A Miami-Dade resident has been arrested and indicted in a federal case involving allegations of immigration fraud.
Josefa Siverio, 61, is now awaiting trial before U.S. District Judge Federico A. Moreno after pleading not guilty at her arraignment Feb. 23 on charges of mail fraud and other counts related to theft of checks and money orders, according to the indictment.
Siverio, born in Cuba, is only the latest defendant in a case involving immigration fraud that federal authorities have discovered in South Florida.
In another recent case, Venezuelan exile activist Maylin Silva is awaiting a hearing later this month in which she intends to plead guilty in connection with immigration fraud.
Both the Silva and Siverio cases were investigated by special agents of Homeland Security Investigations. A spokesman said the agency had no comment on the latest case because it’s still in judicial proceedings. But the U.S. Attorney in Miami, Wifredo Ferrer, commended its investigative efforts.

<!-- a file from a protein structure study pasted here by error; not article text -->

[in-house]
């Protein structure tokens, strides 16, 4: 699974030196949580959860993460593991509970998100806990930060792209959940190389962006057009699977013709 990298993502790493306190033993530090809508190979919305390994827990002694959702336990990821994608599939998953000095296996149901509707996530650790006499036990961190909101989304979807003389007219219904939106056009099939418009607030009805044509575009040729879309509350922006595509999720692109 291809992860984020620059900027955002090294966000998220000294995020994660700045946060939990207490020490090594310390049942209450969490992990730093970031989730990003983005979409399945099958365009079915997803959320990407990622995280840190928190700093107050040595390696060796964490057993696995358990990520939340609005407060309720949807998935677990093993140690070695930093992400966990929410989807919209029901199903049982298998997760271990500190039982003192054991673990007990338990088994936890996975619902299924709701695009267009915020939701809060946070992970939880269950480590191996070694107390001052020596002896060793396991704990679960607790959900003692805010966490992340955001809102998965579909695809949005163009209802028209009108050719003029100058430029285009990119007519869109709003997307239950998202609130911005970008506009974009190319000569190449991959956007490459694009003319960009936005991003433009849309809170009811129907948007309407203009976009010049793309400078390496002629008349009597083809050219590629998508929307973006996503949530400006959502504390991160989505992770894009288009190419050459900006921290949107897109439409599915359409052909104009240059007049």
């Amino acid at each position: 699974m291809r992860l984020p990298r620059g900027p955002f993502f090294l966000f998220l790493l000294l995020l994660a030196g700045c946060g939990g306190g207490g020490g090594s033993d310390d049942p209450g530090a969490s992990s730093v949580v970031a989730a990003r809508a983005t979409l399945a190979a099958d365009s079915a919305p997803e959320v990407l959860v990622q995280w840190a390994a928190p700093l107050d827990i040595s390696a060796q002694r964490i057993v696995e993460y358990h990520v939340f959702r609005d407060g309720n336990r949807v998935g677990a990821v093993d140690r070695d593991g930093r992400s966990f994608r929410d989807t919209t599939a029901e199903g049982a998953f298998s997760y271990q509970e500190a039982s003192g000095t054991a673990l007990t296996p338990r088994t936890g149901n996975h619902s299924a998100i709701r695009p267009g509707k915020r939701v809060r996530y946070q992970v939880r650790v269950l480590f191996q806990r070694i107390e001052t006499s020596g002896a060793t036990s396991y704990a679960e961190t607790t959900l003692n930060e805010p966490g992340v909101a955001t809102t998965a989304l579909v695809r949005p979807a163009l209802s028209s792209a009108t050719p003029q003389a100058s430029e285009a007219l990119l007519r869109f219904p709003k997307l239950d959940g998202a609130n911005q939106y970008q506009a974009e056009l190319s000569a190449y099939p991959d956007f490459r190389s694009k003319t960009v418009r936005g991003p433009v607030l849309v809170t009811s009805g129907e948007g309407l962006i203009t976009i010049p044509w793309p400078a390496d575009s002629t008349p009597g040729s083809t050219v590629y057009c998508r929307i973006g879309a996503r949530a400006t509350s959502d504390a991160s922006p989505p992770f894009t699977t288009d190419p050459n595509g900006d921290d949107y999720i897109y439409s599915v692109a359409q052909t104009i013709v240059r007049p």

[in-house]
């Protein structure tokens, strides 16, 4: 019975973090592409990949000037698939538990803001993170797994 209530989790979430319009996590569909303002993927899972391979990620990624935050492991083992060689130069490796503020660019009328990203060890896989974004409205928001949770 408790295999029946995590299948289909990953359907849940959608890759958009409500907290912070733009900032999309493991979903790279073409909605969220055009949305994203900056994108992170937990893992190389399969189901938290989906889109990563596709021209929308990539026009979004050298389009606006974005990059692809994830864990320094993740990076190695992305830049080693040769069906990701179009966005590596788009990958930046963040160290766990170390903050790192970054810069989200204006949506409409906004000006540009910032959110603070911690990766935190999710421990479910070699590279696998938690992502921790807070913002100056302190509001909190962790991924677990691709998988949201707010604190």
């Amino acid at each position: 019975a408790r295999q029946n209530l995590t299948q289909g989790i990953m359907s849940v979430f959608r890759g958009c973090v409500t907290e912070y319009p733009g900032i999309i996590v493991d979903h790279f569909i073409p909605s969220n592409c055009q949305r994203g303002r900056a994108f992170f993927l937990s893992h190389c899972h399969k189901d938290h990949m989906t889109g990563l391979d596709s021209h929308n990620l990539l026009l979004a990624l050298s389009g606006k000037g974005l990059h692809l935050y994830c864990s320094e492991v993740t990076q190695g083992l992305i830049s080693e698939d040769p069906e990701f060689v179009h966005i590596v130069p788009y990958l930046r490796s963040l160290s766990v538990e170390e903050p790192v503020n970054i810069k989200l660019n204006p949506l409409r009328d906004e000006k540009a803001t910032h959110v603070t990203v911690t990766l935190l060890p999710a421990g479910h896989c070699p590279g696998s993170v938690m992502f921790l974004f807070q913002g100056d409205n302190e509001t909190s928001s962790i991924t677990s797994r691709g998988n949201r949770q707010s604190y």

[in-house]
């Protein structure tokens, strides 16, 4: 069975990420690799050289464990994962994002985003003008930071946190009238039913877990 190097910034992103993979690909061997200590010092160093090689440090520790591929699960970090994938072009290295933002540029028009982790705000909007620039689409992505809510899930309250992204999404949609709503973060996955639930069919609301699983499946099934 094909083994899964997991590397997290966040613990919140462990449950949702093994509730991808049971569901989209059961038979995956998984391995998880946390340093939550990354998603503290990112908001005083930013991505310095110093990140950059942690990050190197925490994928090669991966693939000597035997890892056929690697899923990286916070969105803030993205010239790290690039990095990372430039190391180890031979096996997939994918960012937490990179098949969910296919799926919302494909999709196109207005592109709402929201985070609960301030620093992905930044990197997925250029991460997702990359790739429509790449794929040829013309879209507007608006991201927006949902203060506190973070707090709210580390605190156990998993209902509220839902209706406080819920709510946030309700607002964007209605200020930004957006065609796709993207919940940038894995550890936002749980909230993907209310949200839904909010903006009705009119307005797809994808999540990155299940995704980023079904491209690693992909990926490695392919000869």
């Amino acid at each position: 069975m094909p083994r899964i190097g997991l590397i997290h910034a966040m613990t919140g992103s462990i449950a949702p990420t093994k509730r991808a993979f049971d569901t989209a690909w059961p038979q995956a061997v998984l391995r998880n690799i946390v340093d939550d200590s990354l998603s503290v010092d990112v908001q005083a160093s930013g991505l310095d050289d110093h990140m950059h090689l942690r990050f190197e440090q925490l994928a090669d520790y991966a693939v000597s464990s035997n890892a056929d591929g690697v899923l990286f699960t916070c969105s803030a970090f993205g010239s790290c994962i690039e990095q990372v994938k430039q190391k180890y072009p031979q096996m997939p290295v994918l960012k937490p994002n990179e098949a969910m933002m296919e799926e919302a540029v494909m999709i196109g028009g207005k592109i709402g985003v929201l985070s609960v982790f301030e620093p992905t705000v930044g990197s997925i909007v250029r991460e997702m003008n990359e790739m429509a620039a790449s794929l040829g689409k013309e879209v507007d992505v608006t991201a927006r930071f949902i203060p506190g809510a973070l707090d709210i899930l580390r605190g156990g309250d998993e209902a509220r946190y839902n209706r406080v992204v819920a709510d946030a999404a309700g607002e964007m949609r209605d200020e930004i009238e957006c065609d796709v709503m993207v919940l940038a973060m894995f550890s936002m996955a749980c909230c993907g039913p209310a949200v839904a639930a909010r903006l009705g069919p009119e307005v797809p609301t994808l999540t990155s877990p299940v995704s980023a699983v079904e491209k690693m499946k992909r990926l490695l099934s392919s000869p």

The Siverio case began in December 2010 when concerns arose about the services the defendant offered to immigrants.
“She promoted herself as an immigration consulting and services provider who prepared immigration petitions and applications for aliens,” according to the indictment.
The U.S. Attorney’s Office in Miami said Siverio prepared at least 146 fraudulent petitions and applications for immigrants who paid for her services.
According to the indictment, Siverio did not send the immigration agency the checks and money orders she collected from immigrants. Instead, “she made the checks and money orders payable to herself,” the indictment said.
Court papers do not cite an amount the defendant allegedly pocketed or how much she charged each client.
U.S. Citizenship and Immigration Services “rejected the immigration benefit petitions and applications of Josefa Siverio’s clients because the required fees were not submitted with their petitions and applications,” the indictment said.
Florida incorporation records show a Josefa Siverio incorporated a company called Immigration and Naturalization Services, Inc., in May 2004. It did not list a phone number but had an address in Coral Gables near Southwest Eighth Street. The record showed that the incorporation was inactive. A telephone number listed for the company was disconnected.
Judge Moreno has tentatively scheduled trial for early April.
Alfonso Chardy: 305-376-3435, @AlfonsoChardy